It is well known that despite the presence of specific guidelines for managing anomalies of fetal heart patterns, abnormal labour, and women with a previous CD, inter-institutional variations in clinical evaluation and management of these conditions will exist [18, 19, 24, 26, 27]. These variations might be care giver dependent (i.e., dystocia: different thresholds to diagnose the arrest of dilation or fetal descent) or associated with other factors difficult to evaluate, such as hospital practices or organizational settings. It has been suggested that smaller institutions often lack resources required to respond to medical emergencies in the same manner as a tertiary care facility and would thus be more likely to recommend a CD with a lower medical threshold than a larger institution [28]. In our experience, no evidence supports this hypothesis. Different CD rates for specific indications in groups 1, 2a, and 5 were observed among centers with less than 1,000 deliveries per year as well as between institutions with more than 1,000 cases per year or NICU availability (centers I versus M). Unfortunately, neither data on application of guidelines for the management of dystocia and abnormal CTG in labour nor information on the decision making process leading to elective CD or trial of labour in multiparous women with scar were reported. However, the aim of our study was not to assess whether clinical management is appropriate or not, but to provide institutions with a tool to critically assess their obstetric practice in specific conditions.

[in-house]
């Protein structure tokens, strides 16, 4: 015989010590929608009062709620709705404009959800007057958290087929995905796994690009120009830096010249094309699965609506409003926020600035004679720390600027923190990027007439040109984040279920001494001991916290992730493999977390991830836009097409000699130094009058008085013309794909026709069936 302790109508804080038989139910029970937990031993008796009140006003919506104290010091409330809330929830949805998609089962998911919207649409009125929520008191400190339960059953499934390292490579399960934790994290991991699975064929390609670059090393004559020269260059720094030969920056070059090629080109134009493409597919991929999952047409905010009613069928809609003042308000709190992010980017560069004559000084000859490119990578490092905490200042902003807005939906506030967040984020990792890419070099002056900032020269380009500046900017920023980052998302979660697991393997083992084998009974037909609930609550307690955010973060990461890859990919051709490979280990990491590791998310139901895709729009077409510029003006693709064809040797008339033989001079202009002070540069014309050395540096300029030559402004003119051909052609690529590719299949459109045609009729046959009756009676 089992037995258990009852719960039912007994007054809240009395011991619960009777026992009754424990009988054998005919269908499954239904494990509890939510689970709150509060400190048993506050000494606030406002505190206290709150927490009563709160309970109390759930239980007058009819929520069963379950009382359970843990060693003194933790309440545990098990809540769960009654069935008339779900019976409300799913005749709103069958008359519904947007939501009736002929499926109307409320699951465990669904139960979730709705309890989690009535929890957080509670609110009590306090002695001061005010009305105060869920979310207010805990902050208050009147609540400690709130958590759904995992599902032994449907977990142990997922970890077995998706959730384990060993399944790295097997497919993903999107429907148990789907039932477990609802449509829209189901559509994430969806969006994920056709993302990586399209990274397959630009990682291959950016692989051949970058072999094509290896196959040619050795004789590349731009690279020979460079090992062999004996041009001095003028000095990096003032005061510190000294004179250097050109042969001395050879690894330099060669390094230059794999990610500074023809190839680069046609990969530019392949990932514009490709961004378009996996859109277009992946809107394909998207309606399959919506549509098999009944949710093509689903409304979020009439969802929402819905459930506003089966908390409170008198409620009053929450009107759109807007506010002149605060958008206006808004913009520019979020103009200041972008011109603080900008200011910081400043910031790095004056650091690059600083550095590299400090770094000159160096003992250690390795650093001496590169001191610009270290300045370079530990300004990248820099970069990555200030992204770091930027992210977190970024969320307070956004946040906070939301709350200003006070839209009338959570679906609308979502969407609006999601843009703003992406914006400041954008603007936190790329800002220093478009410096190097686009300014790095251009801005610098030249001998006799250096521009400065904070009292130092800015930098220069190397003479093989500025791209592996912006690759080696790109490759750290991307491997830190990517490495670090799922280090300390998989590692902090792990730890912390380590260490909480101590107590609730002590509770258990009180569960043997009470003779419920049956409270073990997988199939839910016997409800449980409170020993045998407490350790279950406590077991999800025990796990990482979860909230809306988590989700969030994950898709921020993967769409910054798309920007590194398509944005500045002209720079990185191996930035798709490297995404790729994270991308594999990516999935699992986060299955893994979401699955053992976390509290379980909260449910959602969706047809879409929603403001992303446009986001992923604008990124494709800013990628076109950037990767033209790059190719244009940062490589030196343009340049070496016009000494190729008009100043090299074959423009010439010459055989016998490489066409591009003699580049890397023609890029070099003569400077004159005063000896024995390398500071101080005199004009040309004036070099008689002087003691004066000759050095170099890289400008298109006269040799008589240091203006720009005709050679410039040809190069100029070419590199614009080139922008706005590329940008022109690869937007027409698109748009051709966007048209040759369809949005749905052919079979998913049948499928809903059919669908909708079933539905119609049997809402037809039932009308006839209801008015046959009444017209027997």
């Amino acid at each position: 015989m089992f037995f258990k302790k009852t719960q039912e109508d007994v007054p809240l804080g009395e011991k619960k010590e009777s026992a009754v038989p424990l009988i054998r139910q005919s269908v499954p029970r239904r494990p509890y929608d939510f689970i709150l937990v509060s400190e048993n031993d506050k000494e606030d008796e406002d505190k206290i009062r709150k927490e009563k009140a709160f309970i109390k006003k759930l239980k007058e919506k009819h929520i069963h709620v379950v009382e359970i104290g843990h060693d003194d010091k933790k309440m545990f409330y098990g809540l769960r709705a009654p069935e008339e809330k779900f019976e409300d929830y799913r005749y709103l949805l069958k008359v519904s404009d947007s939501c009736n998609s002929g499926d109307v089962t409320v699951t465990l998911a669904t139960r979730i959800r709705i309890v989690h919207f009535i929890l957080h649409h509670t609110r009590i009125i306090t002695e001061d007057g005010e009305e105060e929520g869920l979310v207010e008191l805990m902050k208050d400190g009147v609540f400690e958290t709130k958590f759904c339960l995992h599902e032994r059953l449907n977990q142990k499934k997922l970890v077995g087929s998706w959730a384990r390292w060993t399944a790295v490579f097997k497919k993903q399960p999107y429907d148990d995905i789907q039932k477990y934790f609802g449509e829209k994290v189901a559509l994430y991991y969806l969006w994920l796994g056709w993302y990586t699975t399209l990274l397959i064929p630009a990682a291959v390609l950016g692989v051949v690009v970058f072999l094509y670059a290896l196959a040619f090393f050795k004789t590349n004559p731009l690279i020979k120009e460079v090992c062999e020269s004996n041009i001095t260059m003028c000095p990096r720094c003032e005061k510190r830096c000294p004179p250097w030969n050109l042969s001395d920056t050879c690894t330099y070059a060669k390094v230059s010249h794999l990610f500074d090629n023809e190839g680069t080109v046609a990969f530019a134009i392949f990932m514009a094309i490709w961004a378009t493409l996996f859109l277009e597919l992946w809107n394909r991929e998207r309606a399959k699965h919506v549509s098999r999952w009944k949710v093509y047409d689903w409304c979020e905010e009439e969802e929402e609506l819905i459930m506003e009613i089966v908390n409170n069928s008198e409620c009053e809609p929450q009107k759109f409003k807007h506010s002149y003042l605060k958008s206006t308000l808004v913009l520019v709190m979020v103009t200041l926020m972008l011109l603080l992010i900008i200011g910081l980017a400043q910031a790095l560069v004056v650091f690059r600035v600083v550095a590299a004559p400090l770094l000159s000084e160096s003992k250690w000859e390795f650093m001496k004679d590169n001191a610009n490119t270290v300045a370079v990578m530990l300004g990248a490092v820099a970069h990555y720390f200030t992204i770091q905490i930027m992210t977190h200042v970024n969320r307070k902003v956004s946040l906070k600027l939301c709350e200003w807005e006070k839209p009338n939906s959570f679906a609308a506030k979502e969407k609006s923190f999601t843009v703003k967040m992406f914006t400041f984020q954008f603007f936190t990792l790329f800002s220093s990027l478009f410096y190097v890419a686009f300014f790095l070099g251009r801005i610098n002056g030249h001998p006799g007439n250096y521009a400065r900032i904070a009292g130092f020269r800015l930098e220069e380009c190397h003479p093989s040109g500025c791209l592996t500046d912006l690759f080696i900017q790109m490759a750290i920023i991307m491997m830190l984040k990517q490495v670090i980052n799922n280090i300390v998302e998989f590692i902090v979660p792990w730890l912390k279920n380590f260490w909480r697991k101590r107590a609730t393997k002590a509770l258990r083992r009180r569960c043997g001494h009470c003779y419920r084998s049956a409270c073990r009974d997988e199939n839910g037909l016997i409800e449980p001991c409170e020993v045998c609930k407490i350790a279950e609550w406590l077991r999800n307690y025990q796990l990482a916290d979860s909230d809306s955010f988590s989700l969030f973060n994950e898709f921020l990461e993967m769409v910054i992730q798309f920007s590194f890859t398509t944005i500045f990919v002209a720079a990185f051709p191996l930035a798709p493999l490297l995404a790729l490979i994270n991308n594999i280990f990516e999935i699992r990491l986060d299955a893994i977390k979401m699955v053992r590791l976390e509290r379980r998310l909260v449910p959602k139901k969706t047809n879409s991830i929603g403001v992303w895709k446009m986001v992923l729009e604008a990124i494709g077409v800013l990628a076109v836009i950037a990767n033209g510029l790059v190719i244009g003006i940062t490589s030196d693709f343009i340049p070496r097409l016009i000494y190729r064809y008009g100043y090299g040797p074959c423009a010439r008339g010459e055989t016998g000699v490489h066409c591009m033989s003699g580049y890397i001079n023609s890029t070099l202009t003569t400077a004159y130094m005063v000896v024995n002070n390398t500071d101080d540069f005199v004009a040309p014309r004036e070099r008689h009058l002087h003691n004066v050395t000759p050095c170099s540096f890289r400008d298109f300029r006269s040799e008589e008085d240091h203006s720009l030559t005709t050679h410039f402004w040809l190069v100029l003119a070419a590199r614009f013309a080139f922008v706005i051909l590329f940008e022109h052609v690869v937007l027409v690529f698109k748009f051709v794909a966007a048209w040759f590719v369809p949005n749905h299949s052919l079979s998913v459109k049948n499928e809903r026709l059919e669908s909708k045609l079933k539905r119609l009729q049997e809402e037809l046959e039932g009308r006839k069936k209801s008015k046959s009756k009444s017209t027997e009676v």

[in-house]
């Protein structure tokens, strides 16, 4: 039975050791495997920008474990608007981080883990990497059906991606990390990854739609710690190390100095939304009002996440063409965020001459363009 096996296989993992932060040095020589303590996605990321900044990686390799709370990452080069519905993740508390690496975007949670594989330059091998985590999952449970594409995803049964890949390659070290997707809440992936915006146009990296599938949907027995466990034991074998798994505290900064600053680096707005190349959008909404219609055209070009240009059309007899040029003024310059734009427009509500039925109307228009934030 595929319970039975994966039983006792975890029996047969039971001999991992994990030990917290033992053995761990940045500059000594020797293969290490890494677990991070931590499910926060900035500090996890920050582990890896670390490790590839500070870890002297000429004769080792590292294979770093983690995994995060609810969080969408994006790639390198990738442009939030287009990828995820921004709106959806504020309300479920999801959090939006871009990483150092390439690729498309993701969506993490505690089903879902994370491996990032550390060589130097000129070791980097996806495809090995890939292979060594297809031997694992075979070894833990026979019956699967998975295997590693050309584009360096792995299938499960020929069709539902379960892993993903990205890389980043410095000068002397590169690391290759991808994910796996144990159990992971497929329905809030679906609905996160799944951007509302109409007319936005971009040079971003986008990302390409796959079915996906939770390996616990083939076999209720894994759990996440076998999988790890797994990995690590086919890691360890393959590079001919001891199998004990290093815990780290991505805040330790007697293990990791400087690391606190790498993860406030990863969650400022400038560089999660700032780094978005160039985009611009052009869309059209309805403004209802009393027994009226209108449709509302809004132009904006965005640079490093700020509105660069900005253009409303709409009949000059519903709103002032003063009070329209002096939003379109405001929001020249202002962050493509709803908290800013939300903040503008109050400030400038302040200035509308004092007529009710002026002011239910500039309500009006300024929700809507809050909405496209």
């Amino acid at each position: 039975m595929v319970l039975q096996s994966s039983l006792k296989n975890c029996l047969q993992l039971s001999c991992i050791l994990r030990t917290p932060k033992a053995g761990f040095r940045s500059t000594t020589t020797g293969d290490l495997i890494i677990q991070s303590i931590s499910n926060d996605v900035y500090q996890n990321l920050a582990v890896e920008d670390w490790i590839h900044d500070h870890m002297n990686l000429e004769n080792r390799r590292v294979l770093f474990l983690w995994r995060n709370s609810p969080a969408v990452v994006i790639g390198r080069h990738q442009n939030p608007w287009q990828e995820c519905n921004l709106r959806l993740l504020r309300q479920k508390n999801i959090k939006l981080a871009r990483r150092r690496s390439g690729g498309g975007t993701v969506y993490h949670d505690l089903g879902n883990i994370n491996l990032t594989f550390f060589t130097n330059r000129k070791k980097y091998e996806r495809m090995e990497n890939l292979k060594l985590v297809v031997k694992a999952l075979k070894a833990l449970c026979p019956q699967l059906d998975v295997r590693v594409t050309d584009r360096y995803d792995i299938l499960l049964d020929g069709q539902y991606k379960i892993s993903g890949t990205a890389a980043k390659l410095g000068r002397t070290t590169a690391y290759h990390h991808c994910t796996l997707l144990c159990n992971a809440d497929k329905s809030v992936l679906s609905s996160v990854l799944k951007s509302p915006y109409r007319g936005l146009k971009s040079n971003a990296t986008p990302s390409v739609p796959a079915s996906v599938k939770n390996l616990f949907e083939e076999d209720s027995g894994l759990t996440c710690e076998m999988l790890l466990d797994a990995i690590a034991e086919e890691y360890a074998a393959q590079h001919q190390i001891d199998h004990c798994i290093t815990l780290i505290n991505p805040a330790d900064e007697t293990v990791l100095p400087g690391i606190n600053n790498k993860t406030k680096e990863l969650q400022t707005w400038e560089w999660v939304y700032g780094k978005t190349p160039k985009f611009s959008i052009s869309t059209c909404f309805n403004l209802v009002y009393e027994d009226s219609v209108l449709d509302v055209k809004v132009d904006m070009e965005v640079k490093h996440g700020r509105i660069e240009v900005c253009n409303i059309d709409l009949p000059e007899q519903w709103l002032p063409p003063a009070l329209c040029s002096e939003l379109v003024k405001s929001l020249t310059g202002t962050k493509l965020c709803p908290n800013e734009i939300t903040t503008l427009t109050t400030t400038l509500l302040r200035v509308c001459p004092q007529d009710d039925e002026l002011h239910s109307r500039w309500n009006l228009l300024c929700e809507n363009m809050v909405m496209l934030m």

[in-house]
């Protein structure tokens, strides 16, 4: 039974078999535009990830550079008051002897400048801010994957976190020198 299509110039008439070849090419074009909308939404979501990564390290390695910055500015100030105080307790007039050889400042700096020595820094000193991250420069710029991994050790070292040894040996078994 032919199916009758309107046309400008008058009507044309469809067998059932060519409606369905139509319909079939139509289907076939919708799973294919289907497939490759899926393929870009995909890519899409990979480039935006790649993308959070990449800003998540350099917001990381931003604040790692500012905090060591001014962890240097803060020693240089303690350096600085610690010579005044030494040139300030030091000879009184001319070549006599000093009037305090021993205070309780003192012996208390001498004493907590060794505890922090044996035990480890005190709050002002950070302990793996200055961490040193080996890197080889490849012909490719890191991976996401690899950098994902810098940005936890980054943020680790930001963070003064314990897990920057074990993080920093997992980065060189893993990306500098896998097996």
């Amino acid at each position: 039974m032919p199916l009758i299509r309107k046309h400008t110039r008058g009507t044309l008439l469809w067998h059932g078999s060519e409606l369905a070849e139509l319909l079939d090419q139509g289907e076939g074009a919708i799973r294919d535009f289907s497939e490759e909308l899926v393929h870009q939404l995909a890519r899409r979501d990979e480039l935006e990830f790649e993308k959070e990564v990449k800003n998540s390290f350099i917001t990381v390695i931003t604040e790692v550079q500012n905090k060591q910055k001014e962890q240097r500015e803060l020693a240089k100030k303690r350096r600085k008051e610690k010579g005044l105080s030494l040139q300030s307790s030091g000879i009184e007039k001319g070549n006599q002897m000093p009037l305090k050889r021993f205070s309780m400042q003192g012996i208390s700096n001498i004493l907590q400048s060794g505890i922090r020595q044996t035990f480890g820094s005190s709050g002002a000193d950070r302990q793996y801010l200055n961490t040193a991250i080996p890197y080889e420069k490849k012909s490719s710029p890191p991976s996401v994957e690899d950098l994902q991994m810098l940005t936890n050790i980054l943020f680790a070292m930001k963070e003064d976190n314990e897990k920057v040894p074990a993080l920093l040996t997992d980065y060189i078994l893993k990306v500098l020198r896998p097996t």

As for the group of nulliparous women at term, cephalic presentation, induced labour (group 2a), our data showed that induced labour in this cohort was at least three times as likely to result in CD than spontaneous labour (29.4% and 9.5%, resp.). However “failed induction” did not correlate significantly with overall CD rates probably because the contribution of this indication to the overall CD rate was only 5%. The evidence that the rate of CD for “failed induction” in this group differed among institutions might support the opinion that the decision to proceed with CD for this indication might be not based on uniform criteria and that clinical impatience may play a role in the decision making regarding the mode of delivery. Details on management of induction of labour were not available, but this finding might be useful to audit in each center marginal indications of induction, implementing an effective management to reduce unnecessary interventions [11, 12, 14].